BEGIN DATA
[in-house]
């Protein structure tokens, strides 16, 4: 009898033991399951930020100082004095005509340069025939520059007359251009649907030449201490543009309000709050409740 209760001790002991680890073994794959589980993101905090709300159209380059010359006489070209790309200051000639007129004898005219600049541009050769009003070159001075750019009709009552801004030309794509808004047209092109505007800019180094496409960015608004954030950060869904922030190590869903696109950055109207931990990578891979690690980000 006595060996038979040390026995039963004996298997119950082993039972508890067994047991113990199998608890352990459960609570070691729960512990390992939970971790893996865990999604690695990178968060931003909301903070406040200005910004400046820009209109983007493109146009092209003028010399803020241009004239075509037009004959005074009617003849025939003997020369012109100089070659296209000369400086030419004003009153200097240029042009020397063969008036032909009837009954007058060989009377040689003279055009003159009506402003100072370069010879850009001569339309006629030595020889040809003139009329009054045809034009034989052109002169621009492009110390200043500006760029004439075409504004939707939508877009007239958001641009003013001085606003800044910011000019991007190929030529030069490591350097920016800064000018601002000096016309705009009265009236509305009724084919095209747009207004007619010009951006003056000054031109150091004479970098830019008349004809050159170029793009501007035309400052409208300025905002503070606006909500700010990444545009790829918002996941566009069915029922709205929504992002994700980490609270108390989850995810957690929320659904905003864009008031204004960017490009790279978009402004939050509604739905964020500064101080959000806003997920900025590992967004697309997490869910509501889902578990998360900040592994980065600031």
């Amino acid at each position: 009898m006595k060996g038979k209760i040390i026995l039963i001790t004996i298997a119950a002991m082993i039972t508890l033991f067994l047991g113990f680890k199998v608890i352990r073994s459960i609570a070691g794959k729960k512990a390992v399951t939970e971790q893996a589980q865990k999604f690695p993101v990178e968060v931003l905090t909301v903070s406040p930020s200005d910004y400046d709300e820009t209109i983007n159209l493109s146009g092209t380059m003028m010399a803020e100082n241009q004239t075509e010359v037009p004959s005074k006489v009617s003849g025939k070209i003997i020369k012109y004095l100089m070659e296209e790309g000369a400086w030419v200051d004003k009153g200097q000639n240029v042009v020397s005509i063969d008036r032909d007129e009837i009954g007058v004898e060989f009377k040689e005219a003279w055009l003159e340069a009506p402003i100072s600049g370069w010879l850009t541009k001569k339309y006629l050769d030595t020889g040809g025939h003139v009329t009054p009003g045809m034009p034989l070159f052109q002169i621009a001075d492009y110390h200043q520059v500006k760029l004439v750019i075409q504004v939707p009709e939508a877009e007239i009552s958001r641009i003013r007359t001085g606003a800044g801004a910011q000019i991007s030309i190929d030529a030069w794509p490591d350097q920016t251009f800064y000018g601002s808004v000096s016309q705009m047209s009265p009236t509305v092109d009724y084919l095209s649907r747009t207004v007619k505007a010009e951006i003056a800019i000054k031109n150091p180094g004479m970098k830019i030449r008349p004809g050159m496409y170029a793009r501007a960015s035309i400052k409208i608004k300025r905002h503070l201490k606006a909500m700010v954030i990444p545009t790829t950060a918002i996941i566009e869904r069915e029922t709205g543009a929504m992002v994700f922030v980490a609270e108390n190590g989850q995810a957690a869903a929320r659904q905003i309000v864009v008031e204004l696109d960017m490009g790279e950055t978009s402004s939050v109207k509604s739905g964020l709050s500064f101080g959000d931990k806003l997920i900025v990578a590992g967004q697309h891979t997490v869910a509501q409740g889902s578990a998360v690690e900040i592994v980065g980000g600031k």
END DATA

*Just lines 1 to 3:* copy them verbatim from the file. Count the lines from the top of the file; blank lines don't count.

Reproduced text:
[in-house]
């Protein structure tokens, strides 16, 4: 009898033991399951930020100082004095005509340069025939520059007359251009649907030449201490543009309000709050409740 209760001790002991680890073994794959589980993101905090709300159209380059010359006489070209790309200051000639007129004898005219600049541009050769009003070159001075750019009709009552801004030309794509808004047209092109505007800019180094496409960015608004954030950060869904922030190590869903696109950055109207931990990578891979690690980000 006595060996038979040390026995039963004996298997119950082993039972508890067994047991113990199998608890352990459960609570070691729960512990390992939970971790893996865990999604690695990178968060931003909301903070406040200005910004400046820009209109983007493109146009092209003028010399803020241009004239075509037009004959005074009617003849025939003997020369012109100089070659296209000369400086030419004003009153200097240029042009020397063969008036032909009837009954007058060989009377040689003279055009003159009506402003100072370069010879850009001569339309006629030595020889040809003139009329009054045809034009034989052109002169621009492009110390200043500006760029004439075409504004939707939508877009007239958001641009003013001085606003800044910011000019991007190929030529030069490591350097920016800064000018601002000096016309705009009265009236509305009724084919095209747009207004007619010009951006003056000054031109150091004479970098830019008349004809050159170029793009501007035309400052409208300025905002503070606006909500700010990444545009790829918002996941566009069915029922709205929504992002994700980490609270108390989850995810957690929320659904905003864009008031204004960017490009790279978009402004939050509604739905964020500064101080959000806003997920900025590992967004697309997490869910509501889902578990998360900040592994980065600031």
């Amino acid at each position: 009898m006595k060996g038979k209760i040390i026995l039963i001790t004996i298997a119950a002991m082993i039972t508890l033991f067994l047991g113990f680890k199998v608890i352990r073994s459960i609570a070691g794959k729960k512990a390992v399951t939970e971790q893996a589980q865990k999604f690695p993101v990178e968060v931003l905090t909301v903070s406040p930020s200005d910004y400046d709300e820009t209109i983007n159209l493109s146009g092209t380059m003028m010399a803020e100082n241009q004239t075509e010359v037009p004959s005074k006489v009617s003849g025939k070209i003997i020369k012109y004095l100089m070659e296209e790309g000369a400086w030419v200051d004003k009153g200097q000639n240029v042009v020397s005509i063969d008036r032909d007129e009837i009954g007058v004898e060989f009377k040689e005219a003279w055009l003159e340069a009506p402003i100072s600049g370069w010879l850009t541009k001569k339309y006629l050769d030595t020889g040809g025939h003139v009329t009054p009003g045809m034009p034989l070159f052109q002169i621009a001075d492009y110390h200043q520059v500006k760029l004439v750019i075409q504004v939707p009709e939508a877009e007239i009552s958001r641009i003013r007359t001085g606003a800044g801004a910011q000019i991007s030309i190929d030529a030069w794509p490591d350097q920016t251009f800064y000018g601002s808004v000096s016309q705009m047209s009265p009236t509305v092109d009724y084919l095209s649907r747009t207004v007619k505007a010009e951006i003056a800019i000054k031109n150091p180094g004479m970098k830019i030449r008349p004809g050159m496409y170029a793009r501007a960015s035309i400052k409208i608004k300025r905002h503070l201490k606006a909500m700010v954030i990444p545009t790829t950060a918002i996941i566009e869904r069915e029922t709205g543009a929504m992002v994700f922030v980490a609270e108390n190590g989850q995810a957690a869903a929320r659904q905003i309000v864009v008031e204004l696109d960017m490009g790279e950055t978009s402004s939050v109207k509604s739905g964020l709050s500064f101080g959000d931990k806003l997920i900025v990578a590992g967004q697309h891979t997490v869910a509501q409740g889902s578990a998360v690690e900040i592994v980065g980000g600031k």